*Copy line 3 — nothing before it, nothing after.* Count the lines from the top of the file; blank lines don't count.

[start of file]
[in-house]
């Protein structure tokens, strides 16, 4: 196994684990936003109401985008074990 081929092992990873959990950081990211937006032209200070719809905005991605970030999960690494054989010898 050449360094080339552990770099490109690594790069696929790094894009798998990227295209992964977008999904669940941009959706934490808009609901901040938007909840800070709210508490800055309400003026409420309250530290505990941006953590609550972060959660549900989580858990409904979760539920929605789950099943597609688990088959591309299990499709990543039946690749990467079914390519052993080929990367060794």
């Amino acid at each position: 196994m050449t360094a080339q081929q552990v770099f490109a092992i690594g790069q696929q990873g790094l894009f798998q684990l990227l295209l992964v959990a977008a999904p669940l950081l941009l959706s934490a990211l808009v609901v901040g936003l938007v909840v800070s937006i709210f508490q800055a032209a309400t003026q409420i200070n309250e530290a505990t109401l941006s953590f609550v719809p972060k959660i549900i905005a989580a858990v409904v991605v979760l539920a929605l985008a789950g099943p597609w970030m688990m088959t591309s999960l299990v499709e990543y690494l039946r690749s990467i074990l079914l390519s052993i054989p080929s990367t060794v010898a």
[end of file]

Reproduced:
């Amino acid at each position: 196994m050449t360094a080339q081929q552990v770099f490109a092992i690594g790069q696929q990873g790094l894009f798998q684990l990227l295209l992964v959990a977008a999904p669940l950081l941009l959706s934490a990211l808009v609901v901040g936003l938007v909840v800070s937006i709210f508490q800055a032209a309400t003026q409420i200070n309250e530290a505990t109401l941006s953590f609550v719809p972060k959660i549900i905005a989580a858990v409904v991605v979760l539920a929605l985008a789950g099943p597609w970030m688990m088959t591309s999960l299990v499709e990543y690494l039946r690749s990467i074990l079914l390519s052993i054989p080929s990367t060794v010898a």